This post has been written by Chandrashekhar Krishnan, Executive Director, Transparency International UK.
On 9th April, a new Bribery Act was passed into law. This will help to restore the UK’s reputation for taking corruption seriously by ensuring the UK is compliant with the OECD Anti-Bribery Convention. It also sends out a strong message to British companies and the rest of world that the UK will not tolerate bribery.
The Act provides UK law enforcement with a sound legal framework to prosecute offenders. The message is clear: ethical practices must be firmly embedded in all echelons of business. The new legislation will level the playing field for those companies that are already conducting business ethically. It should also help businesses to reduce costs, given that companies themselves estimate that bribery adds at least 10 per cent to the cost of business transactions overseas.
What does it mean?
The Bribery Act sets out four offences: offering a bribe; accepting a bribe; bribing a foreign public official; and failure of a commercial organisation to prevent bribery. A key feature is that UK companies and their directors would be liable if they failed to prevent bribery. However, it is a defence for a company to prove that it had in place adequate procedures designed to prevent persons associated with it from undertaking such conduct. This means that UK companies who do not already have robust anti-bribery systems need to put them in place without any delay. And those who already have such systems need to ensure that they will be fully compliant with the new law, which is tougher in some respects than the US Foreign Corrupt Practices Act, eg. by criminalising facilitation payments and outlawing private-to-private bribery.
Research undertaken by TI-UK for the City of London Corporation has indicated that many UK companies may be inadequately prepared for the new law. Only one in four respondents in a survey considered themselves well informed about the Bribery Act, while a recent survey by law firm Eversheds found that one in five businesses had no policy in place to address corrupt practices. It is possible that many UK companies – and small and medium size enterprises in particular – are not aware that:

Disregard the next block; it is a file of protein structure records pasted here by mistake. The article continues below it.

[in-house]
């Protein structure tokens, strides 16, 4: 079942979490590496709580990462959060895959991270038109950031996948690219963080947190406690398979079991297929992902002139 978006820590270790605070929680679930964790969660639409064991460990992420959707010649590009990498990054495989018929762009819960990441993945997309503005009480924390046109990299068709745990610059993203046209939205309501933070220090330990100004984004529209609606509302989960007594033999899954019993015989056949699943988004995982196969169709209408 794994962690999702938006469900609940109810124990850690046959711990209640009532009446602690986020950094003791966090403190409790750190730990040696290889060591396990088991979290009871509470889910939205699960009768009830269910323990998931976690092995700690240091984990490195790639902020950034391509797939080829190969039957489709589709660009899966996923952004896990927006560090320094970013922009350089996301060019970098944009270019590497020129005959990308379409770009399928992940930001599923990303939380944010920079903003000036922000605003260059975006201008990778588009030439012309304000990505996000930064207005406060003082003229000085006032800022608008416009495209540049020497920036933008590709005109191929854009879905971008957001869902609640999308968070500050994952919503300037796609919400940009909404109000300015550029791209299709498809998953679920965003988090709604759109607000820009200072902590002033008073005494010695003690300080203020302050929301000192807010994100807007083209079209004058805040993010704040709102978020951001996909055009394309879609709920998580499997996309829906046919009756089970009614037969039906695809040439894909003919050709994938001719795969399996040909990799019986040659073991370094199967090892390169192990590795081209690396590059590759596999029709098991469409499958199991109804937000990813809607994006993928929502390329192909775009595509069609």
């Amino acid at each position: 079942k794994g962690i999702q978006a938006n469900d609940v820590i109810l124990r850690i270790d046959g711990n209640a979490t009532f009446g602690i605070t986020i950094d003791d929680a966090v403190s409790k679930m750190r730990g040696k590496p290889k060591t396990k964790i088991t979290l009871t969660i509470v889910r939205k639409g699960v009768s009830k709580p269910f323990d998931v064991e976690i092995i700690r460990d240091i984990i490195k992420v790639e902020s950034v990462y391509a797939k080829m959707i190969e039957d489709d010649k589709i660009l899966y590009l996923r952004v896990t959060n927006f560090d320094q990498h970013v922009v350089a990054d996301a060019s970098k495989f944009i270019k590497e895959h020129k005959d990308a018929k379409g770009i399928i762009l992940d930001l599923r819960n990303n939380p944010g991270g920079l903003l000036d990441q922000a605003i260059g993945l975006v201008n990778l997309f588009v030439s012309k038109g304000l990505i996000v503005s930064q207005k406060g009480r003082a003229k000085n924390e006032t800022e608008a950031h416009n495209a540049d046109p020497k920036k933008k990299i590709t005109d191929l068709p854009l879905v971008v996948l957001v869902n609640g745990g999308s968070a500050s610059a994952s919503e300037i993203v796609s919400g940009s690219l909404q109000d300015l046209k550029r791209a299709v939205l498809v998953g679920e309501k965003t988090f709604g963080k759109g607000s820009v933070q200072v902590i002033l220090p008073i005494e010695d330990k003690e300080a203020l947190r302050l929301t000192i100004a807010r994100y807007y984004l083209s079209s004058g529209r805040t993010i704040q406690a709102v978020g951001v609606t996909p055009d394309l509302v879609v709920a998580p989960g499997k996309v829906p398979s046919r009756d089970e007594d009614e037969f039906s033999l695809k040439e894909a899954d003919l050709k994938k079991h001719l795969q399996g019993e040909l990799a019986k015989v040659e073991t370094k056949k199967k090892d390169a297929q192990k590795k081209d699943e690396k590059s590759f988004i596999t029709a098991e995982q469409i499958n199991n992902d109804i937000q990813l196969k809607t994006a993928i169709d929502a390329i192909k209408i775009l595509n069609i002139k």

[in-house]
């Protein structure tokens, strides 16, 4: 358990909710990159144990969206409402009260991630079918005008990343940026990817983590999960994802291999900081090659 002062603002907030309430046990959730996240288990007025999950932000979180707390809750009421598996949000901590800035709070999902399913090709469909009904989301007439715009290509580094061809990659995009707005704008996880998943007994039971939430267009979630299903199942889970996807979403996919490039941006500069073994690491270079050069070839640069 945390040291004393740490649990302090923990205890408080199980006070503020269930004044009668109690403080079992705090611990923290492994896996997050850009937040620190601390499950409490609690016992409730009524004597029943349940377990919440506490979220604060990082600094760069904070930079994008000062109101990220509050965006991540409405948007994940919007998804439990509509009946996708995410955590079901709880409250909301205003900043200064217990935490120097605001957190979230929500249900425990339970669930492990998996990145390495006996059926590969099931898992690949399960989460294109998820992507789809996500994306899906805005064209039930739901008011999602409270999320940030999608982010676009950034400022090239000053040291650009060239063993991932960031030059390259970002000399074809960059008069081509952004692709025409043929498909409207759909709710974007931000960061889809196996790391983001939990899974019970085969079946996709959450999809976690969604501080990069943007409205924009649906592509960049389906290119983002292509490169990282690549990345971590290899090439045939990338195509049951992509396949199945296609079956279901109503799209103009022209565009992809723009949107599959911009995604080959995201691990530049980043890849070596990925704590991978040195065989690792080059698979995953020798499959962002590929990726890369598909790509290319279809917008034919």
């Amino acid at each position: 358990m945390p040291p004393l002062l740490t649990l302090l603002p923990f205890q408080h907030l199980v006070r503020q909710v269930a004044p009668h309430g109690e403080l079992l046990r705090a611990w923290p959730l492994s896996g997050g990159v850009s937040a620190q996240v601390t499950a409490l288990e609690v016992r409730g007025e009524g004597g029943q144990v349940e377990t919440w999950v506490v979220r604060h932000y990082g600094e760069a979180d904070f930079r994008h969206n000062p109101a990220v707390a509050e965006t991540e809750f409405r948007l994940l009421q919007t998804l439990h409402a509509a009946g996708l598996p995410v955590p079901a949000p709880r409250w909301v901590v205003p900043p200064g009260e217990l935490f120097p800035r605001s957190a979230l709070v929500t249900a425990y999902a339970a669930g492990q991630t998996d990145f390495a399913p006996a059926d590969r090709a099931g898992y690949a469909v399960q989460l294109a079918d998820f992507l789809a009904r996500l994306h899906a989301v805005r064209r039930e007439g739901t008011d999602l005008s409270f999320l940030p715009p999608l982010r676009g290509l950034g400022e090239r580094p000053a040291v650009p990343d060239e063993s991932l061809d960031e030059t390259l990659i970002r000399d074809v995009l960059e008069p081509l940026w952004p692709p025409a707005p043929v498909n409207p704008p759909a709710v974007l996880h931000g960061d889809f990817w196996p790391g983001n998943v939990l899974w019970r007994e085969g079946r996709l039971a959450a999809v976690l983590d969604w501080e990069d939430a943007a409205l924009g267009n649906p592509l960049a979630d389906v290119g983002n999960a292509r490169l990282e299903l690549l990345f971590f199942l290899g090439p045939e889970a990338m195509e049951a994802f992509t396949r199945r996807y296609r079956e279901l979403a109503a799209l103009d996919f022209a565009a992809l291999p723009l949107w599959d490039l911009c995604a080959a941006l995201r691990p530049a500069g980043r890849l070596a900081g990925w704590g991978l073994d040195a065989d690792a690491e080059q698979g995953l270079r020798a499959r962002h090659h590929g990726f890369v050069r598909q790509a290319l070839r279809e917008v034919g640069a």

- They can face unlimited fines, while directors can be imprisoned for up to ten years for failing to have ‘adequate procedures’ to prevent bribery
- Hospitality, publicity, insider information, and donations to charity could all be considered as bribes in certain circumstances
- Individuals can be liable for accepting an advantage even if they did not know that the other party intended to induce improper conduct
- Companies can be liable for bribes paid by subsidiaries, agents or partners in joint ventures.
TI-UK recommends that companies take six basic steps:
- Assess corruption risks thoroughly
- Plan for proper systems and policies to address the risks
- Act swiftly to implement the policy with leadership from the top corporate echelons
- Monitor implementation
- Report to stakeholders
- Seek external assurance that anti-bribery systems are effective.
The UK government will issue guidance to companies on “adequate procedures” for preventing bribery before the key bribery offences in the Act come into effect. TI-UK believes that the bribery offences in the Act should come into effect no later than October 2010. Any delay beyond that date would attract criticism from the OECD Working Group on Bribery. TI-UK also urges the new Government to ensure that adequate resources are made available to enforce effectively the new Bribery Act. Although public financial constraints are acute, it would be a pity if UK prosecutors and investigators were not given the resources they need to make full use of the new legal framework they now have to combat bribery.
This post is an extract from an article that will appear in the July edition of the International Construction Magazine.